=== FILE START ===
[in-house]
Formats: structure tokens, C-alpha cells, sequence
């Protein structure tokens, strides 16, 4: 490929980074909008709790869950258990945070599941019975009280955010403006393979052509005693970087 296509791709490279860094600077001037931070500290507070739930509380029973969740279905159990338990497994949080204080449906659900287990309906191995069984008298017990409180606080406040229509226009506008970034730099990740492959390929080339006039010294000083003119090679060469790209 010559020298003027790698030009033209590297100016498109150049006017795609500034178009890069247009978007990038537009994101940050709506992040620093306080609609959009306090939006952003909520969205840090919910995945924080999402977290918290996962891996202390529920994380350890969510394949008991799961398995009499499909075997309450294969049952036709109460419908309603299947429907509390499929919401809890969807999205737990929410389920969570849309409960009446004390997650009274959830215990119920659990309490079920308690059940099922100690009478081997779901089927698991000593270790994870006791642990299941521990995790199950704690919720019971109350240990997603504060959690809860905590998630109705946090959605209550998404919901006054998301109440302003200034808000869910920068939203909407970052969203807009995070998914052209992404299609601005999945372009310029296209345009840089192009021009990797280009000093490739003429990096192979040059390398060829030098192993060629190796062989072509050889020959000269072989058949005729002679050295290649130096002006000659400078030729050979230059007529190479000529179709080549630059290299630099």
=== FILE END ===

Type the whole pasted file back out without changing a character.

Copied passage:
[in-house]
Formats: structure tokens, C-alpha cells, sequence
């Protein structure tokens, strides 16, 4: 490929980074909008709790869950258990945070599941019975009280955010403006393979052509005693970087 296509791709490279860094600077001037931070500290507070739930509380029973969740279905159990338990497994949080204080449906659900287990309906191995069984008298017990409180606080406040229509226009506008970034730099990740492959390929080339006039010294000083003119090679060469790209 010559020298003027790698030009033209590297100016498109150049006017795609500034178009890069247009978007990038537009994101940050709506992040620093306080609609959009306090939006952003909520969205840090919910995945924080999402977290918290996962891996202390529920994380350890969510394949008991799961398995009499499909075997309450294969049952036709109460419908309603299947429907509390499929919401809890969807999205737990929410389920969570849309409960009446004390997650009274959830215990119920659990309490079920308690059940099922100690009478081997779901089927698991000593270790994870006791642990299941521990995790199950704690919720019971109350240990997603504060959690809860905590998630109705946090959605209550998404919901006054998301109440302003200034808000869910920068939203909407970052969203807009995070998914052209992404299609601005999945372009310029296209345009840089192009021009990797280009000093490739003429990096192979040059390398060829030098192993060629190796062989072509050889020959000269072989058949005729002679050295290649130096002006000659400078030729050979230059007529190479000529179709080549630059290299630099």